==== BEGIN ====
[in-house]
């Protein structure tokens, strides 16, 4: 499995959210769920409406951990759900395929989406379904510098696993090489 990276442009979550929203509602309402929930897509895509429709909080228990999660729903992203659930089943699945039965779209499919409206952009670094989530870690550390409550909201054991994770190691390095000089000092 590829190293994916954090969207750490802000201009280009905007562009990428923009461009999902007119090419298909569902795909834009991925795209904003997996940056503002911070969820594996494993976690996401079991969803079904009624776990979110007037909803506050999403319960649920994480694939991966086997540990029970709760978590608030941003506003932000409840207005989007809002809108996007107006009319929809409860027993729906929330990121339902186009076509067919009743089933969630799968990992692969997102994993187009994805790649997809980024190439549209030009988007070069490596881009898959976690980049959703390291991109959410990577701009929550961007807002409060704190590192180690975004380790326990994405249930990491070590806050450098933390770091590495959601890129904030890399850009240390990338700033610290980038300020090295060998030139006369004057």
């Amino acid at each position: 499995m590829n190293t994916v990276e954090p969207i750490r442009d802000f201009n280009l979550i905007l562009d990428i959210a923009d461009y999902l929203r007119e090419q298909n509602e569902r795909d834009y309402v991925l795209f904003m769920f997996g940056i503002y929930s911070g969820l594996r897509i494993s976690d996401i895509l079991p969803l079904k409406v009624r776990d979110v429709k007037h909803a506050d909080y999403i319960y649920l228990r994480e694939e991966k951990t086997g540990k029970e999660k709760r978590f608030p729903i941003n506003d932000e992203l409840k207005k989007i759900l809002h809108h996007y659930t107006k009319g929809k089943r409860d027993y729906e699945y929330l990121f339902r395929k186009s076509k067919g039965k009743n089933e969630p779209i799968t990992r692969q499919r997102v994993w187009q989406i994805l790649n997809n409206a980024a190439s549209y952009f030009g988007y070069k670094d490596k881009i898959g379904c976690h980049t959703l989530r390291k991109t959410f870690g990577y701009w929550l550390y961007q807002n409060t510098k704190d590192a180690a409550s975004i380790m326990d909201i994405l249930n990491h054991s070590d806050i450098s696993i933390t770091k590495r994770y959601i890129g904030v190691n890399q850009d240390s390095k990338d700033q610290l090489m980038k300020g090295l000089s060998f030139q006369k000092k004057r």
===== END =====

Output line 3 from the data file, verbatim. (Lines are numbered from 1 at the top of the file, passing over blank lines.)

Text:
């Amino acid at each position: 499995m590829n190293t994916v990276e954090p969207i750490r442009d802000f201009n280009l979550i905007l562009d990428i959210a923009d461009y999902l929203r007119e090419q298909n509602e569902r795909d834009y309402v991925l795209f904003m769920f997996g940056i503002y929930s911070g969820l594996r897509i494993s976690d996401i895509l079991p969803l079904k409406v009624r776990d979110v429709k007037h909803a506050d909080y999403i319960y649920l228990r994480e694939e991966k951990t086997g540990k029970e999660k709760r978590f608030p729903i941003n506003d932000e992203l409840k207005k989007i759900l809002h809108h996007y659930t107006k009319g929809k089943r409860d027993y729906e699945y929330l990121f339902r395929k186009s076509k067919g039965k009743n089933e969630p779209i799968t990992r692969q499919r997102v994993w187009q989406i994805l790649n997809n409206a980024a190439s549209y952009f030009g988007y070069k670094d490596k881009i898959g379904c976690h980049t959703l989530r390291k991109t959410f870690g990577y701009w929550l550390y961007q807002n409060t510098k704190d590192a180690a409550s975004i380790m326990d909201i994405l249930n990491h054991s070590d806050i450098s696993i933390t770091k590495r994770y959601i890129g904030v190691n890399q850009d240390s390095k990338d700033q610290l090489m980038k300020g090295l000089s060998f030139q006369k000092k004057r």